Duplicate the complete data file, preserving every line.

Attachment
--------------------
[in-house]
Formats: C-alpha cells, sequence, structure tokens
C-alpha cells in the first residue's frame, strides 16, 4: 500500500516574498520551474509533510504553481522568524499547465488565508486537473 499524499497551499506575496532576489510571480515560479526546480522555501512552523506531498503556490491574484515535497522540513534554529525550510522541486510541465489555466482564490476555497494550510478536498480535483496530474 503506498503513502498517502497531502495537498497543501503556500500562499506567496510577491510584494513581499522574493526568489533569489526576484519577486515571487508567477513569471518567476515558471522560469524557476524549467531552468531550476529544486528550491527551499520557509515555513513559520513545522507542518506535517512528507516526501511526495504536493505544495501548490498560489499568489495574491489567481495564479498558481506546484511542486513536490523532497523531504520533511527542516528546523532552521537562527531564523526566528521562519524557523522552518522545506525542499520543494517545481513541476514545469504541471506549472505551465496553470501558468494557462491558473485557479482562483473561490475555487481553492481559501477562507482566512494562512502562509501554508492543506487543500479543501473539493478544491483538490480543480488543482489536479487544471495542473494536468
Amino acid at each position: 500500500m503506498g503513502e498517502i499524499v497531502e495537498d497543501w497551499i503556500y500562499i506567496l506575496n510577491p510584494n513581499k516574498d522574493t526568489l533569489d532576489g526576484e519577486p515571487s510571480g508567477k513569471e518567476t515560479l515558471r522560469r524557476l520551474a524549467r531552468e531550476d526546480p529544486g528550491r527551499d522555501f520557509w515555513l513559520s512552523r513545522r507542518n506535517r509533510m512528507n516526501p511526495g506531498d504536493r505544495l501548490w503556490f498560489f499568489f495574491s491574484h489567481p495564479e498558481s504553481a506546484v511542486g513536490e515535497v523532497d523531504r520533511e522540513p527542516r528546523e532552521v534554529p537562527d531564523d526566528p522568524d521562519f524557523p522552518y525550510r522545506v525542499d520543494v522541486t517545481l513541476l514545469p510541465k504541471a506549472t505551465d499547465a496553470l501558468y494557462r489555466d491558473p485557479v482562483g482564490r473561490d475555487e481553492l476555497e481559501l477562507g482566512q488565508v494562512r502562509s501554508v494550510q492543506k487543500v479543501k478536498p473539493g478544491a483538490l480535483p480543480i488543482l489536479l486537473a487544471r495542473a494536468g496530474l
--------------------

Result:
[in-house]
Formats: C-alpha cells, sequence, structure tokens
C-alpha cells in the first residue's frame, strides 16, 4: 500500500516574498520551474509533510504553481522568524499547465488565508486537473 499524499497551499506575496532576489510571480515560479526546480522555501512552523506531498503556490491574484515535497522540513534554529525550510522541486510541465489555466482564490476555497494550510478536498480535483496530474 503506498503513502498517502497531502495537498497543501503556500500562499506567496510577491510584494513581499522574493526568489533569489526576484519577486515571487508567477513569471518567476515558471522560469524557476524549467531552468531550476529544486528550491527551499520557509515555513513559520513545522507542518506535517512528507516526501511526495504536493505544495501548490498560489499568489495574491489567481495564479498558481506546484511542486513536490523532497523531504520533511527542516528546523532552521537562527531564523526566528521562519524557523522552518522545506525542499520543494517545481513541476514545469504541471506549472505551465496553470501558468494557462491558473485557479482562483473561490475555487481553492481559501477562507482566512494562512502562509501554508492543506487543500479543501473539493478544491483538490480543480488543482489536479487544471495542473494536468
Amino acid at each position: 500500500m503506498g503513502e498517502i499524499v497531502e495537498d497543501w497551499i503556500y500562499i506567496l506575496n510577491p510584494n513581499k516574498d522574493t526568489l533569489d532576489g526576484e519577486p515571487s510571480g508567477k513569471e518567476t515560479l515558471r522560469r524557476l520551474a524549467r531552468e531550476d526546480p529544486g528550491r527551499d522555501f520557509w515555513l513559520s512552523r513545522r507542518n506535517r509533510m512528507n516526501p511526495g506531498d504536493r505544495l501548490w503556490f498560489f499568489f495574491s491574484h489567481p495564479e498558481s504553481a506546484v511542486g513536490e515535497v523532497d523531504r520533511e522540513p527542516r528546523e532552521v534554529p537562527d531564523d526566528p522568524d521562519f524557523p522552518y525550510r522545506v525542499d520543494v522541486t517545481l513541476l514545469p510541465k504541471a506549472t505551465d499547465a496553470l501558468y494557462r489555466d491558473p485557479v482562483g482564490r473561490d475555487e481553492l476555497e481559501l477562507g482566512q488565508v494562512r502562509s501554508v494550510q492543506k487543500v479543501k478536498p473539493g478544491a483538490l480535483p480543480i488543482l489536479l486537473a487544471r495542473a494536468g496530474l